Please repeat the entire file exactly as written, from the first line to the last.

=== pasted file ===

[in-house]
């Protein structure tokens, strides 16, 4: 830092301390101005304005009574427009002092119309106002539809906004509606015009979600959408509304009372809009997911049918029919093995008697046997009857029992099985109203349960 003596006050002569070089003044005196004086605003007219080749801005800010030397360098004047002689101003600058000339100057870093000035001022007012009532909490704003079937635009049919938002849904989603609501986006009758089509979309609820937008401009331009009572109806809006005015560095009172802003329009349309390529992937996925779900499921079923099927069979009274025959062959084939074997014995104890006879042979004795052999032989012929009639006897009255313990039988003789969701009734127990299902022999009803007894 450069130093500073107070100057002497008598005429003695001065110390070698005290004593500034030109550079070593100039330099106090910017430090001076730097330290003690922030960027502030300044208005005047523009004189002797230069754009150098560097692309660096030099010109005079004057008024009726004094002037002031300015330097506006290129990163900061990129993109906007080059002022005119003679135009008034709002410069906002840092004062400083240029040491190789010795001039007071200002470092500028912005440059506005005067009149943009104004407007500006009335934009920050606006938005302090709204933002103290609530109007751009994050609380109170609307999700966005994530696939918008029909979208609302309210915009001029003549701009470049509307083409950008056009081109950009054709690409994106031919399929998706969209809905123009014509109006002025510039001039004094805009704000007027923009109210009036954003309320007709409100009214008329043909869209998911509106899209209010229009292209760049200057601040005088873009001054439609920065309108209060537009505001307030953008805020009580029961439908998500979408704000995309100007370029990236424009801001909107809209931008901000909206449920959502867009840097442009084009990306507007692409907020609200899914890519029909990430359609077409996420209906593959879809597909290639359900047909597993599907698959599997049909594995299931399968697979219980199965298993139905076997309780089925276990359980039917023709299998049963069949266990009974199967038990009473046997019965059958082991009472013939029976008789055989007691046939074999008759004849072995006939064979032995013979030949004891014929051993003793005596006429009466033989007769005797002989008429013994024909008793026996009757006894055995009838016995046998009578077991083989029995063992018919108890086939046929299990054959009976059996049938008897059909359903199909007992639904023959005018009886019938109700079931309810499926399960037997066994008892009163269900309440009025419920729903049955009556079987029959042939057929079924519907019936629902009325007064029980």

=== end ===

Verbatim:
[in-house]
């Protein structure tokens, strides 16, 4: 830092301390101005304005009574427009002092119309106002539809906004509606015009979600959408509304009372809009997911049918029919093995008697046997009857029992099985109203349960 003596006050002569070089003044005196004086605003007219080749801005800010030397360098004047002689101003600058000339100057870093000035001022007012009532909490704003079937635009049919938002849904989603609501986006009758089509979309609820937008401009331009009572109806809006005015560095009172802003329009349309390529992937996925779900499921079923099927069979009274025959062959084939074997014995104890006879042979004795052999032989012929009639006897009255313990039988003789969701009734127990299902022999009803007894 450069130093500073107070100057002497008598005429003695001065110390070698005290004593500034030109550079070593100039330099106090910017430090001076730097330290003690922030960027502030300044208005005047523009004189002797230069754009150098560097692309660096030099010109005079004057008024009726004094002037002031300015330097506006290129990163900061990129993109906007080059002022005119003679135009008034709002410069906002840092004062400083240029040491190789010795001039007071200002470092500028912005440059506005005067009149943009104004407007500006009335934009920050606006938005302090709204933002103290609530109007751009994050609380109170609307999700966005994530696939918008029909979208609302309210915009001029003549701009470049509307083409950008056009081109950009054709690409994106031919399929998706969209809905123009014509109006002025510039001039004094805009704000007027923009109210009036954003309320007709409100009214008329043909869209998911509106899209209010229009292209760049200057601040005088873009001054439609920065309108209060537009505001307030953008805020009580029961439908998500979408704000995309100007370029990236424009801001909107809209931008901000909206449920959502867009840097442009084009990306507007692409907020609200899914890519029909990430359609077409996420209906593959879809597909290639359900047909597993599907698959599997049909594995299931399968697979219980199965298993139905076997309780089925276990359980039917023709299998049963069949266990009974199967038990009473046997019965059958082991009472013939029976008789055989007691046939074999008759004849072995006939064979032995013979030949004891014929051993003793005596006429009466033989007769005797002989008429013994024909008793026996009757006894055995009838016995046998009578077991083989029995063992018919108890086939046929299990054959009976059996049938008897059909359903199909007992639904023959005018009886019938109700079931309810499926399960037997066994008892009163269900309440009025419920729903049955009556079987029959042939057929079924519907019936629902009325007064029980």